Although critized openly, Atticus is respected throughout the town of Maycomb. Why is this true?

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cldbentley eNotes educator| Certified Educator

Atticus is willing to stand alone in order to what he believes is right.  Other citizens of Maycomb and the area surrounding the town are not willing to be ostracized for their convictions.  Atticus has the courage to do what others are too afraid to do.  As is often the case, it is reasonable to assume that there are many others who would like to be brave enough to be willing to accept the consequences of going against the norm but cannot find the courage to.  Atticus is not only brave, but he is unwavering in his commitment to his morals; as Miss Maudie says, Atticus is the same at home as he is on the street.  The seemingly simple act of being the person he knows he should be, and being unapologetic for it, makes Atticus admirable.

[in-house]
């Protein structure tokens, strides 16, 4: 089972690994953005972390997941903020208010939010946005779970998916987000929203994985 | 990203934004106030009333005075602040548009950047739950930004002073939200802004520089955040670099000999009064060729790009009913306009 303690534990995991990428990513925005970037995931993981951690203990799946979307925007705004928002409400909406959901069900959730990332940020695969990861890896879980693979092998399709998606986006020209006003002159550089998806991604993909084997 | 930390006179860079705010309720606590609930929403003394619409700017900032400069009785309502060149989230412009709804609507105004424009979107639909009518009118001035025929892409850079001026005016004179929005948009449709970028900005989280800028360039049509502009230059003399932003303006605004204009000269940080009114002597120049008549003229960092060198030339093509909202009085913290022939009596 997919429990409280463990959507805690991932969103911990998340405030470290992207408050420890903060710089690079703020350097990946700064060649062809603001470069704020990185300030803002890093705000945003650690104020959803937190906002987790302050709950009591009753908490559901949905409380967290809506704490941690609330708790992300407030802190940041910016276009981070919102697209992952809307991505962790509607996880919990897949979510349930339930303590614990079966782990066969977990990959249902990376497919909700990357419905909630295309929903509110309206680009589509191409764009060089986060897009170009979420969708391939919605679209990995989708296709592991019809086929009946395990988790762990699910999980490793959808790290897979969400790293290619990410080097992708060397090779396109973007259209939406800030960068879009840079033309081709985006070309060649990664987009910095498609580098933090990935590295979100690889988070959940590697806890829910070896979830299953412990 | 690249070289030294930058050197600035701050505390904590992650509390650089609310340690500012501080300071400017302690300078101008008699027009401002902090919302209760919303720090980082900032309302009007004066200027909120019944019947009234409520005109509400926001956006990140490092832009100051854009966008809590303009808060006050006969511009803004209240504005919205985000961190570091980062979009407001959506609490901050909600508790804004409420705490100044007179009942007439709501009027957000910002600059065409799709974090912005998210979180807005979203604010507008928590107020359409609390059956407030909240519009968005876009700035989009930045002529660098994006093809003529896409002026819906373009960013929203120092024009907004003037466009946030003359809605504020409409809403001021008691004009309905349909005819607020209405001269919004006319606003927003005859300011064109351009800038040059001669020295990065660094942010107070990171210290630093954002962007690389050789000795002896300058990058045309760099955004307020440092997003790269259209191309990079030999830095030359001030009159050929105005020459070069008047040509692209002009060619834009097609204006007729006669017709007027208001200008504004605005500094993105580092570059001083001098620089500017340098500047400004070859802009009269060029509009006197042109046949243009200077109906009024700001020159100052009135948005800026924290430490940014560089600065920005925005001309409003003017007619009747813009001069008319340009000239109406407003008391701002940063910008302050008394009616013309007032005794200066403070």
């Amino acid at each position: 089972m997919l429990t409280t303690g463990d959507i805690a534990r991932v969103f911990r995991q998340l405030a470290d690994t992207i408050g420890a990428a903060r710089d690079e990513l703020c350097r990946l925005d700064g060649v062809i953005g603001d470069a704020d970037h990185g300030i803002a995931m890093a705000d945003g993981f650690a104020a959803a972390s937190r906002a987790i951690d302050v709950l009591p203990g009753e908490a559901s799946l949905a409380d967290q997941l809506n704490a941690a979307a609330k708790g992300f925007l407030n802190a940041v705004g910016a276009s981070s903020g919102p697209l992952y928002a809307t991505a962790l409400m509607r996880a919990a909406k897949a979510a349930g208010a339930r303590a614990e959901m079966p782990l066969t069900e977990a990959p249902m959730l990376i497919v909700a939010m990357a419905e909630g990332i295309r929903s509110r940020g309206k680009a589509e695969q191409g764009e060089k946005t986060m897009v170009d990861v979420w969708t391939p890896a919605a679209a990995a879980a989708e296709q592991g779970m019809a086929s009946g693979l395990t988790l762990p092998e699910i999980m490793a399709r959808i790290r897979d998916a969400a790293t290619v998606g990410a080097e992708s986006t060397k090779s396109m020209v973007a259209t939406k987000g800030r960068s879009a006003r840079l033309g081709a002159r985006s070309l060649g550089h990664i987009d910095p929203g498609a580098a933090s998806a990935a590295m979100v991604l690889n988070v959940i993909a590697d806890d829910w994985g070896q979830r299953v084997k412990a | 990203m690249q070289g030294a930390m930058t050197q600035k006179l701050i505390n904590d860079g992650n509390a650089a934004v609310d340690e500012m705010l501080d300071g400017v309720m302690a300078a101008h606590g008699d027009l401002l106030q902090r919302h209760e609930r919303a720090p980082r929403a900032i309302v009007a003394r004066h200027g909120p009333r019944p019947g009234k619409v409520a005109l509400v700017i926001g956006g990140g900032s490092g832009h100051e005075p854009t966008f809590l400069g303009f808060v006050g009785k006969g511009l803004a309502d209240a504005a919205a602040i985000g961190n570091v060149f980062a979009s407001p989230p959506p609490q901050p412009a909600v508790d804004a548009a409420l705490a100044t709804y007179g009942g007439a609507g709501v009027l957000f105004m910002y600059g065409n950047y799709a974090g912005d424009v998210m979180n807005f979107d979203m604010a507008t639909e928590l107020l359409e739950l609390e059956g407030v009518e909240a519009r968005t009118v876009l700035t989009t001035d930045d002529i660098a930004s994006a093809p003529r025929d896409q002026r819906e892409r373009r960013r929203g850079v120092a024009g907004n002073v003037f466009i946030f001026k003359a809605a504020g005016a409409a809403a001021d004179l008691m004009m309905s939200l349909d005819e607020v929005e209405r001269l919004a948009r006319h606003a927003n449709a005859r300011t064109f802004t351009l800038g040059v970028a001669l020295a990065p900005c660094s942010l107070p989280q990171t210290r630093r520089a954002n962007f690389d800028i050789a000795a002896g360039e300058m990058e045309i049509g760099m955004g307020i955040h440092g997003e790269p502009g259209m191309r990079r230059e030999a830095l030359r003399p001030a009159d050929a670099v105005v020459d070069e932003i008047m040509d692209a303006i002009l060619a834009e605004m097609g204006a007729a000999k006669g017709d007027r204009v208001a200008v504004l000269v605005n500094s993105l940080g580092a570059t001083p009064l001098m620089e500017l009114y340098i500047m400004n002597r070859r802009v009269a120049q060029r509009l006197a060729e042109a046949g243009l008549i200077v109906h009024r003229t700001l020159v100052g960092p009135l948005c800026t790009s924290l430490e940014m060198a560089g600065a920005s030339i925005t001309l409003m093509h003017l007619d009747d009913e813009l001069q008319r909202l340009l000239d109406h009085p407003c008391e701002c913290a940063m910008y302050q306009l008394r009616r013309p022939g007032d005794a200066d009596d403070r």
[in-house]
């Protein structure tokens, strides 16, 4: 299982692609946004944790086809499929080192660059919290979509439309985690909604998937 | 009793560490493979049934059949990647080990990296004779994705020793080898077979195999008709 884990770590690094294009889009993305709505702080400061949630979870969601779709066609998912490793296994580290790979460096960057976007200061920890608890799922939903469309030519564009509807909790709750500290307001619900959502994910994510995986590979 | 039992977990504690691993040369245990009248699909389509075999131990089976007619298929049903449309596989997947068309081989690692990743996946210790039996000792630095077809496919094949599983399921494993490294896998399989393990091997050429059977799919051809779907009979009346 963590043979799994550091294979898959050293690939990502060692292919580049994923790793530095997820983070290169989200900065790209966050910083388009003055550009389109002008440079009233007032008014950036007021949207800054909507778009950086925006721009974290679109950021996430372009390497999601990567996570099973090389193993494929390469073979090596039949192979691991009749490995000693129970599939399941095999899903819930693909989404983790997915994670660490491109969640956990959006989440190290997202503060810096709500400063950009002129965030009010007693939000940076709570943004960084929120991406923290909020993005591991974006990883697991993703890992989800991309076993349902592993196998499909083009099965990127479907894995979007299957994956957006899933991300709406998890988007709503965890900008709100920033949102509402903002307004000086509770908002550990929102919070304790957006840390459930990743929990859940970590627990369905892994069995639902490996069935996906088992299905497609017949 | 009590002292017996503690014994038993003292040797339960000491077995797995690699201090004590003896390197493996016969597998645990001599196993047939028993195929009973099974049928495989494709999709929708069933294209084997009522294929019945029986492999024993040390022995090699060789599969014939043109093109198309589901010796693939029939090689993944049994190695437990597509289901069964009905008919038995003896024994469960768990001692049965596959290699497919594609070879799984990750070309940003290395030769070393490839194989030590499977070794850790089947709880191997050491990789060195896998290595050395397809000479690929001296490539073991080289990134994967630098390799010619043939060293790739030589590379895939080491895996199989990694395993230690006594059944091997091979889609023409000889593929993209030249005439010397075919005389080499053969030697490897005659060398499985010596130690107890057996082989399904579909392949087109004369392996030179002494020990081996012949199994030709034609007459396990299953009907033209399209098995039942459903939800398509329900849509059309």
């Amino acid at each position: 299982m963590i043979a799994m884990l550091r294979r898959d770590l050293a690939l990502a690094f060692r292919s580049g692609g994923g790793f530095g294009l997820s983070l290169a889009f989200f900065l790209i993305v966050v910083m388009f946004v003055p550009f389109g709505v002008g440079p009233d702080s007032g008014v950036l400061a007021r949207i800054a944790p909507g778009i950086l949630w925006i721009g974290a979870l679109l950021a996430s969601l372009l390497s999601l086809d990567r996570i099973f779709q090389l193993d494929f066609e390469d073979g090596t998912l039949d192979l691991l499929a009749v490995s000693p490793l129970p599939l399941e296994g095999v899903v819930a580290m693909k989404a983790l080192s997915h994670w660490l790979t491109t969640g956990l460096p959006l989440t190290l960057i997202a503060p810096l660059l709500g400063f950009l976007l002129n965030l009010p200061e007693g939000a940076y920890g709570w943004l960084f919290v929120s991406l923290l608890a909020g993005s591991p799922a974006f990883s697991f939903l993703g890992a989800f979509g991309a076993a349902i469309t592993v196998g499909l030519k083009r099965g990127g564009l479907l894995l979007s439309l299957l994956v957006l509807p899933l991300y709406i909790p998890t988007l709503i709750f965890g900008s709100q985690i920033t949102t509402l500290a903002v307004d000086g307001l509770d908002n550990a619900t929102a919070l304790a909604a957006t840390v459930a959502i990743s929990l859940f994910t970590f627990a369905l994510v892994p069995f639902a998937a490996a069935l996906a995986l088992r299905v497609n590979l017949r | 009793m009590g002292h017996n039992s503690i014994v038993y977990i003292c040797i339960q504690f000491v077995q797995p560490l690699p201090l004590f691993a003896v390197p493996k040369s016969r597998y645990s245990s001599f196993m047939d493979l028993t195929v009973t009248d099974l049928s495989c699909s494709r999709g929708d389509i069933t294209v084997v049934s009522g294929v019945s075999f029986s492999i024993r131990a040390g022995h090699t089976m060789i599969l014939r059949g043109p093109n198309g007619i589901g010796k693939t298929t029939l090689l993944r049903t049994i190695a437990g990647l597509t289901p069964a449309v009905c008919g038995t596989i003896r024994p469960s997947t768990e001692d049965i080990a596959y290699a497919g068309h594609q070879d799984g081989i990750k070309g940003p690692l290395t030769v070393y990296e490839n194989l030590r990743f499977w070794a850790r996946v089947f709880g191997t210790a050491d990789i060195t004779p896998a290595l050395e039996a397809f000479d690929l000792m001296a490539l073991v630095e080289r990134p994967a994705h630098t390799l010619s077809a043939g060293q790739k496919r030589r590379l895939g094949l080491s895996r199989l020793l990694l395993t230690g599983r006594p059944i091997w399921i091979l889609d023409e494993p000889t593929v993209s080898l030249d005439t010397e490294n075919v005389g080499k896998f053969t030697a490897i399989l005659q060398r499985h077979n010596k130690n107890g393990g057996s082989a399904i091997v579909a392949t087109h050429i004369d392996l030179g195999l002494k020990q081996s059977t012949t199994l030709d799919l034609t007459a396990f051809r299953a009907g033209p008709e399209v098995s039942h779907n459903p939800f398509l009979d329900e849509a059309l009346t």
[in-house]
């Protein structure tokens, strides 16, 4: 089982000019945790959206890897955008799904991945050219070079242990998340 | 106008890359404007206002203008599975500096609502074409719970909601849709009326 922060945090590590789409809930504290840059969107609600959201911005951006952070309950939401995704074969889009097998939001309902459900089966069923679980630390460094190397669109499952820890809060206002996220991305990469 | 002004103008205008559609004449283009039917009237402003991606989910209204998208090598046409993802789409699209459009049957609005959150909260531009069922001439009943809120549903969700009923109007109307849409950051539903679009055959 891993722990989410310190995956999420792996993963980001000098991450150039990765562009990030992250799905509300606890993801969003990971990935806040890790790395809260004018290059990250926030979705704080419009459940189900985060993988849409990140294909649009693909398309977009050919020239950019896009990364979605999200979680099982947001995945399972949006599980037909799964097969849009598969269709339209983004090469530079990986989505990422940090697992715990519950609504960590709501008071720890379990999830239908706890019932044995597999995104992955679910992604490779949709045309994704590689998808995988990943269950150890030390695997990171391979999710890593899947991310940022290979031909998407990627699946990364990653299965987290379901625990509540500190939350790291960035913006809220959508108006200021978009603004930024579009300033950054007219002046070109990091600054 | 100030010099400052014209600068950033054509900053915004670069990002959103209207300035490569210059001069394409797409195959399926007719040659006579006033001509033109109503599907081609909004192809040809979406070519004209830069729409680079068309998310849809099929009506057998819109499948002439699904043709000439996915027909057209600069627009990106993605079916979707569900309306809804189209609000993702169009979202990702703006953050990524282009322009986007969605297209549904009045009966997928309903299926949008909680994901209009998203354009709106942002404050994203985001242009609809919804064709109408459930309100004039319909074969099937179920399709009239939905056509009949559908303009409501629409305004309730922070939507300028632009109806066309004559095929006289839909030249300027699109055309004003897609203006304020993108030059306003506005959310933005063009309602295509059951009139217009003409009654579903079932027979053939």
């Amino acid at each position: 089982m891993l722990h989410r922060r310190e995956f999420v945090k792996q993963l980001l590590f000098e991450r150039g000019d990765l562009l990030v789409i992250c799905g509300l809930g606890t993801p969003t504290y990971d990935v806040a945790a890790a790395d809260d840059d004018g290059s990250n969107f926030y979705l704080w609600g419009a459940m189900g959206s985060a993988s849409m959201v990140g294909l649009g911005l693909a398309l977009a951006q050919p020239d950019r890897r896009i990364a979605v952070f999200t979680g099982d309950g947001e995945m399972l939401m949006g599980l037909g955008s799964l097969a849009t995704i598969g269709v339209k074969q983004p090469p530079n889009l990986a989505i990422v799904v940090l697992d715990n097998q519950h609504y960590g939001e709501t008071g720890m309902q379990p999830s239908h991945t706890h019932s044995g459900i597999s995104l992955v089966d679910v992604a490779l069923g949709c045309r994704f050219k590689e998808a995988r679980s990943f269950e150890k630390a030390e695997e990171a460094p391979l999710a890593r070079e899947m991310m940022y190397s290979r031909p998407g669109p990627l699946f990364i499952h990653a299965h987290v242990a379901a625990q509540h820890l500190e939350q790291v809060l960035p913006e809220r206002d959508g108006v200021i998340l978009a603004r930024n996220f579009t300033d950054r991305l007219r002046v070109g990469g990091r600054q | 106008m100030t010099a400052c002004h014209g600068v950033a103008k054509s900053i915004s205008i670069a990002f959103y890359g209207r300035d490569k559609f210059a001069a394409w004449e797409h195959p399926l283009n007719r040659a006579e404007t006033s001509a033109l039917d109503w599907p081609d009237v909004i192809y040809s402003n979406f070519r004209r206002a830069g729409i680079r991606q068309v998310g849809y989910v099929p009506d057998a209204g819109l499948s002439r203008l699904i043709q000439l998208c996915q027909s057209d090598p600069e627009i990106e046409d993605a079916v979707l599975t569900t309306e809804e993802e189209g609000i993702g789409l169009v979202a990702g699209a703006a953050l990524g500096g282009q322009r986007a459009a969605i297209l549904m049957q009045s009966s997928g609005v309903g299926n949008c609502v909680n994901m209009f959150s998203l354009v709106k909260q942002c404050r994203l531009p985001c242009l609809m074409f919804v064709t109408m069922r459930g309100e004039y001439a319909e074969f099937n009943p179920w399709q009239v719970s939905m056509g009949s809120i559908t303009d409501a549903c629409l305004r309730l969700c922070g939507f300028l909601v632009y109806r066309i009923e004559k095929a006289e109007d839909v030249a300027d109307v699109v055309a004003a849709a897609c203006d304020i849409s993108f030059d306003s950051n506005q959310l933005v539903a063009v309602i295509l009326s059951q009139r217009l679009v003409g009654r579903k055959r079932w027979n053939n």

Susan Woodward eNotes educator| Certified Educator

Atticus Finch from To Kill a Mockingbird is known throughout Maycomb as a fair and just man.  He helped the Cunningham family with an entailment, a case over inherited land issues, even though the Cunninghams had no money to pay him.  Walter Cunningham, Sr. paid Atticus in hickory nuts and crops from his farm in exchange for Atticus' services.  When Tom Robinson was accused of raping Mayella Ewell, Atticus was criticized for taking a case he knew he could not win; however, Atticus believed that Tom Robinson deserved the best defense he could give him.  His fairness, honesty, and non-judgemental attitudes earned Atticus Finch the respect of (most of) his community. 

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To Kill a Mockingbird

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